One person's boundaries won't be exactly the same as another's. That person who has offended you may be acting in a way that is totally appropriate to THEIR boundaries, however it may not be appropriate to YOUR boundaries. Hence the need to take responsibility for your boundaries and communicate about them!

This means paying attention to your feelings and making requests of others consistent with what you need to feel safe and thrive. This means giving up your expectation that others will read your mind and "just know" how to treat you.

First things first

There are 2 aspects to maintaining your boundaries: 1) identifying what your boundaries are and 2) communicating your boundaries to others. It's difficult to maintain a boundary if you don't know what it is! So becoming aware of and identifying your own boundaries is the first step.

Perhaps in some areas, you are clear about your boundaries and easily able to articulate and act on them. If so, great! However, often we discover a boundary only when it is violated and we experience a negative reaction to something that another person does. Feelings of anger, hurt and irritation in response to another can be powerful clues to a boundary violation.

In identifying your boundaries, it may be helpful to think about them in relation to these four dimensions of yourself:

1. Your physical well-being: These boundaries pertain to your body and physical health and may include boundaries around your time and energy. Examples: I won't sacrifice my health for my job. I decide who can touch me and how.

2. Your emotional well-being: These boundaries have to do with your feelings and what is hurtful for you emotionally. This involves protecting yourself from both intentional hurt and unintentional hurt on the part of others. Examples: People can't vent their anger on me. I won't tolerate jokes about my weight.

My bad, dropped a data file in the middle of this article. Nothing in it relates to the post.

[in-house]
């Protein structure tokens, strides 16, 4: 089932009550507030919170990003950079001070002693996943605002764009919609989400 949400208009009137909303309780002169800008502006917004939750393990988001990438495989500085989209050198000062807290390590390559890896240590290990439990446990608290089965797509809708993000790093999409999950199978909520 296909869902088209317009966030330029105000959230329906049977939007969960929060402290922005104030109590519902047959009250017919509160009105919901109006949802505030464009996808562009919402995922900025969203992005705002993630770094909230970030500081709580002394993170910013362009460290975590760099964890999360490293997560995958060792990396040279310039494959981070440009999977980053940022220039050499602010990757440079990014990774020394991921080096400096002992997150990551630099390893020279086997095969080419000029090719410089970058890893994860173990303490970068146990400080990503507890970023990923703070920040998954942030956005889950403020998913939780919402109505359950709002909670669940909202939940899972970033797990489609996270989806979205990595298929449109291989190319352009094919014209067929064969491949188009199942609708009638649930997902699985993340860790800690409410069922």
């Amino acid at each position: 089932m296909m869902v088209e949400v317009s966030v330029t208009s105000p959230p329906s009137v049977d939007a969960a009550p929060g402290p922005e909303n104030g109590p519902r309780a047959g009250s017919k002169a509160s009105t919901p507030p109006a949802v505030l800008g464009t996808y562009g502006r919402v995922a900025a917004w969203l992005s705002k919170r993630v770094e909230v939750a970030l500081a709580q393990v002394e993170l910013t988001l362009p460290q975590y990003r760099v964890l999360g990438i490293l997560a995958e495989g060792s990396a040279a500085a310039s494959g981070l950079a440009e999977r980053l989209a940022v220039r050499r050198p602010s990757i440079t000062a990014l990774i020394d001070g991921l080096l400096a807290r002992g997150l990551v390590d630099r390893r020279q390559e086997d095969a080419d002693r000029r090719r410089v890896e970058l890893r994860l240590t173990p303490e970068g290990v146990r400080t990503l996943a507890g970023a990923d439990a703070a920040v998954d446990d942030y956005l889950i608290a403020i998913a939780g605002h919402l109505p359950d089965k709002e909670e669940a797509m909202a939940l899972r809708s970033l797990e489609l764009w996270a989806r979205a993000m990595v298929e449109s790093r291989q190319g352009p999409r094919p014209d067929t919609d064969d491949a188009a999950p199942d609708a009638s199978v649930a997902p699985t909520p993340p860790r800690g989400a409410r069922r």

3. Your mental well-being: These boundaries have to do with your intellectual health and what contributes to a positive environment in which to learn and grow in understanding. Example: People may not ridicule or make fun of my ideas. People can't call me "stupid."

4. Your spiritual well-being: These boundaries relate to anything which has a negative or toxic impact on your spiritual well-being or sense of self. Example: I won't take part in bad-mouthing another person. I can't participate in something that violates my ethics.

Listen to your feelings

Is there something you've been tolerating or putting up with? Are there particular situations when you repeatedly "lose your cool" or experience stress? Feelings of upset, anger or hurt may be giving you a clue that a boundary is needed. So pay attention!

Ask yourself "What is not OK with me? What boundary of mine is not being honored?" Once you identify the source of the upset, you'll be empowered to take the next step of communicating your boundary to others. The more we learn to identify and communicate our boundaries, the greater ease we will experience in navigating our life and relationships -- and the more we will be treated in a way that feels good and respectful to us.

Invitation to action

Identify a boundary of yours: Think of a relationship in which you feel stressed, uncomfortable or irritated. Ask yourself: What behavior on the part of that person is problematic for me? What boundary of mine does it violate? Is it a physical, emotional, mental or spiritual boundary? Or more than one? Name the boundary as clearly as you can.

Copyright 2011 by Shirley Vollett. All rights reserved in all media. Used with permission.

ShirleyvollettShirley Vollett BSW PCC is Life & Relationship Coach who loves to help singles avoid past mistakes, rekindle their optimism and create a game plan for finding lasting love.

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Tara Kachaturoff | Editor, Couples News